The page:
This beautiful square is simply the best place to start exploring the capital of Crete.

The area is also known as Morosini’s Fountain, The Lions Square, or simply The Lions. The area dates back to the Venetian times when it was known as Grain Square or Piazza delle Biade.

This 1628 Venetian Fontana was more than a decorative fountain. It was Heraklion’s source of drinking water, coming to the city from Archanes, in Mount Juktas.

The water reached the fountain through an underground aqueduct about 15 km long. The altitude difference between Heraklion and Archanes made water flow naturally out of the mouths of the lions.

Well-preserved and still gushing water from the four lions, the fountain counts eight lobes from where people could fill their jars. The landmark is decorated with mythical water beings and Venetian coats of arms.

Every day and night, no matter the season, the Square is the most vibrant place to be, both for locals and visitors.

The Venetian Loggia

2 days in Heraklion

The Loggia is a remarkable building on the 25th of August Street, not far from the Lions. The building is a fine monument in the style of Palladio and a legacy of Crete’s Venetian past. 

Also built by Francesco Morosini, the Loggia dates back to 1628. A meeting place for nobles and rulers, this building combines Doric and Ionian styles with unique elegance.

Saint Mark’s Basilica and Church of Agios Titos

2 days in Heraklion

A few meters from the fountain, it’s possible to visit another example of Venetian architecture. Now functioning as Heraklion’s Art Gallery, the former Basilica of Saint Mark is worth a stop in town.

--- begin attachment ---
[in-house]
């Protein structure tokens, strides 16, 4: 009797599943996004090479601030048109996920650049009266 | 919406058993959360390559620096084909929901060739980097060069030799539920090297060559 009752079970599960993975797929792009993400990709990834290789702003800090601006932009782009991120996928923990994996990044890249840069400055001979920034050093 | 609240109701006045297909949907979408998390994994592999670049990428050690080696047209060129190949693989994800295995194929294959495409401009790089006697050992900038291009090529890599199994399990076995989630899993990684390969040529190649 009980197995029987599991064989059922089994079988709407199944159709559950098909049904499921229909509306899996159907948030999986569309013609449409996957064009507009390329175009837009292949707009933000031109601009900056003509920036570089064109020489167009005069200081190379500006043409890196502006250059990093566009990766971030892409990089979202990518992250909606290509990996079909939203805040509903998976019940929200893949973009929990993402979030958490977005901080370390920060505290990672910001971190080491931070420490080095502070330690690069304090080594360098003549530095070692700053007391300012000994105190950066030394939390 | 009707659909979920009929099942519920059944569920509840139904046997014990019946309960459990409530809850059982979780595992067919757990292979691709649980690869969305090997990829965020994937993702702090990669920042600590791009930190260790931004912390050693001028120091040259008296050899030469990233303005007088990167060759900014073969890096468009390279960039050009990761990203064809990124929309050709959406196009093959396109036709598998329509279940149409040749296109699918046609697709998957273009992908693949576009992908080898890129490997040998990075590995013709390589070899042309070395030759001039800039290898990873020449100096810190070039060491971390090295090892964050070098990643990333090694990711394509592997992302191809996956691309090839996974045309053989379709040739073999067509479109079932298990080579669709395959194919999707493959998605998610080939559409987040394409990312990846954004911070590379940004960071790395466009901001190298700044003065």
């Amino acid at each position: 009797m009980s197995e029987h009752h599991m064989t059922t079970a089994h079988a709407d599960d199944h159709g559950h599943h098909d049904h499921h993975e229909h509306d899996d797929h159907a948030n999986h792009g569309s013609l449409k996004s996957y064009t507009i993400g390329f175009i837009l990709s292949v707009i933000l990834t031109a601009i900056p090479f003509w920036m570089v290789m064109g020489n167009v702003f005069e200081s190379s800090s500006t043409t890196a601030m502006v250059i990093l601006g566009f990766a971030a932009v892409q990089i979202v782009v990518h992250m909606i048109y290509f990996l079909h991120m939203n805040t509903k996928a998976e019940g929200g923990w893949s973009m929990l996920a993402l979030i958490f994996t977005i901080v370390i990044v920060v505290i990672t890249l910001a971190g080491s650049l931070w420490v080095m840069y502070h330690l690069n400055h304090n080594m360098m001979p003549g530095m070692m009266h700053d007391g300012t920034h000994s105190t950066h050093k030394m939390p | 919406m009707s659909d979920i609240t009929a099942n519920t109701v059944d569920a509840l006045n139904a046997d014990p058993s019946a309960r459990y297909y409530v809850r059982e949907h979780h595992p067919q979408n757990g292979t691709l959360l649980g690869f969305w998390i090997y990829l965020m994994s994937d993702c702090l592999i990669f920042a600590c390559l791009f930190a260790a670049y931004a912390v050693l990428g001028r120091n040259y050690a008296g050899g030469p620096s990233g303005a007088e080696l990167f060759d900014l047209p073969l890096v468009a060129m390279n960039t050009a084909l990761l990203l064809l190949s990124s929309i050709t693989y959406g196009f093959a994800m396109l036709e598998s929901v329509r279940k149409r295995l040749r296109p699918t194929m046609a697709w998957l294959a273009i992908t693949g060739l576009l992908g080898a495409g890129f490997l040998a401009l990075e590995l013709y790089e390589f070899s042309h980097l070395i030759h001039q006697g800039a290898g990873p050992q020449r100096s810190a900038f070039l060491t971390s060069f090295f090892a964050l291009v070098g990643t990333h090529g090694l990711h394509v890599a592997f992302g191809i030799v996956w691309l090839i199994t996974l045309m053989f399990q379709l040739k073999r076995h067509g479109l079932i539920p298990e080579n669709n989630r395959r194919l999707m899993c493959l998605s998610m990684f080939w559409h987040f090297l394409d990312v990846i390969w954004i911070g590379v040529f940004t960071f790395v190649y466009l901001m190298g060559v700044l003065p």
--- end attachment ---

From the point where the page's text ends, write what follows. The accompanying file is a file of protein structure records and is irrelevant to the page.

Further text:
Another building to visit in the same area is the Church of Agios Titos, one of Crete’s most important buildings.

The original church dates back to the Byzantine Empire (about 961 A.D.) It’s, in fact, one of Crete’s oldest churches. This Orthodox church underwent renovation in 1925.

Inside, check the impressive stained glass windows that enlighten the church’s interior with beautiful colors.

During the Ottoman occupation of Crete, the basilica was transformed into a mosque, and its bell tower was made into a minaret.

The local population tore it down after the liberation of the island to erase yet another reminder of the dark ages of the Turkish rule of Crete.

The Central Open Market on 1866 Street

2 days in Heraklion
2 days in Heraklion

Next up, don’t miss 1866 Street, home to Heraklion’s famous open market. Here, you can try the best of the local produce or buy a few gastronomic souvenirs, such as olive oil or spices.

Sit at a local café and savor a cup of authentic Greek coffee.

Not far from the market, 1821 Street (to the right of the market), is another lane that you shouldn’t miss. The place has recently been decorated with colorful umbrellas, which makes it one of the most instagrammable places in the city.

3. Discover the Old Port of Heraklion

2 days in Heraklion

Heraklion is home to the Koules, or Venetian Rocca a Mare, another landmark located at the entrance of the old port.

The building was erected during the 16th century by the Republic of Venice and it’s open to the public.